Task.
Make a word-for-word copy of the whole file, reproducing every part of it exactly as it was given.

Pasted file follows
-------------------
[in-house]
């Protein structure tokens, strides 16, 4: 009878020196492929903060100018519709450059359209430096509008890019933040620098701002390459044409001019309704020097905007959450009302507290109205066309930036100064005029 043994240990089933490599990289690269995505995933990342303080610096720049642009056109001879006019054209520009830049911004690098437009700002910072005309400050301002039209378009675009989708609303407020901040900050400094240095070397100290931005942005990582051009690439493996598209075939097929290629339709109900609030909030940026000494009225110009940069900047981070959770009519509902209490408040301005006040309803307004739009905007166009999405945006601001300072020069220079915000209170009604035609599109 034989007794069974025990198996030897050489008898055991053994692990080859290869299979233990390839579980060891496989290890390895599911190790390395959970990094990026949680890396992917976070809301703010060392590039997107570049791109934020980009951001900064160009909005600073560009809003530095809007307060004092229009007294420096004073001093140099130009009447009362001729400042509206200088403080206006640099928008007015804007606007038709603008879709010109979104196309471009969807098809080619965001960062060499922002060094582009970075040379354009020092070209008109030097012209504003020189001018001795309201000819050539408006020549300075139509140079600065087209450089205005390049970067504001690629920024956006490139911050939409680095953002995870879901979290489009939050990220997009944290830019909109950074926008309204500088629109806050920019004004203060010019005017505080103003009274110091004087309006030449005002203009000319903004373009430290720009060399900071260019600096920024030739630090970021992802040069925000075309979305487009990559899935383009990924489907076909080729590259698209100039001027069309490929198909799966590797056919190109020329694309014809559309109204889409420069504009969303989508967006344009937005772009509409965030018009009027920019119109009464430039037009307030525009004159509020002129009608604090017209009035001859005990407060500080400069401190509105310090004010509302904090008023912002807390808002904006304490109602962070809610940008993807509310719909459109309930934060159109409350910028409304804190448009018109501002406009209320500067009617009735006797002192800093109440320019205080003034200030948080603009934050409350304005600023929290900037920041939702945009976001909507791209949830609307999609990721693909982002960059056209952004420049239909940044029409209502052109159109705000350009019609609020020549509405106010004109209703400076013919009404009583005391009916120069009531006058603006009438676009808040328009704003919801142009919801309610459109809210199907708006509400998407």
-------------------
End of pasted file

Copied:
[in-house]
């Protein structure tokens, strides 16, 4: 009878020196492929903060100018519709450059359209430096509008890019933040620098701002390459044409001019309704020097905007959450009302507290109205066309930036100064005029 043994240990089933490599990289690269995505995933990342303080610096720049642009056109001879006019054209520009830049911004690098437009700002910072005309400050301002039209378009675009989708609303407020901040900050400094240095070397100290931005942005990582051009690439493996598209075939097929290629339709109900609030909030940026000494009225110009940069900047981070959770009519509902209490408040301005006040309803307004739009905007166009999405945006601001300072020069220079915000209170009604035609599109 034989007794069974025990198996030897050489008898055991053994692990080859290869299979233990390839579980060891496989290890390895599911190790390395959970990094990026949680890396992917976070809301703010060392590039997107570049791109934020980009951001900064160009909005600073560009809003530095809007307060004092229009007294420096004073001093140099130009009447009362001729400042509206200088403080206006640099928008007015804007606007038709603008879709010109979104196309471009969807098809080619965001960062060499922002060094582009970075040379354009020092070209008109030097012209504003020189001018001795309201000819050539408006020549300075139509140079600065087209450089205005390049970067504001690629920024956006490139911050939409680095953002995870879901979290489009939050990220997009944290830019909109950074926008309204500088629109806050920019004004203060010019005017505080103003009274110091004087309006030449005002203009000319903004373009430290720009060399900071260019600096920024030739630090970021992802040069925000075309979305487009990559899935383009990924489907076909080729590259698209100039001027069309490929198909799966590797056919190109020329694309014809559309109204889409420069504009969303989508967006344009937005772009509409965030018009009027920019119109009464430039037009307030525009004159509020002129009608604090017209009035001859005990407060500080400069401190509105310090004010509302904090008023912002807390808002904006304490109602962070809610940008993807509310719909459109309930934060159109409350910028409304804190448009018109501002406009209320500067009617009735006797002192800093109440320019205080003034200030948080603009934050409350304005600023929290900037920041939702945009976001909507791209949830609307999609990721693909982002960059056209952004420049239909940044029409209502052109159109705000350009019609609020020549509405106010004109209703400076013919009404009583005391009916120069009531006058603006009438676009808040328009704003919801142009919801309610459109809210199907708006509400998407």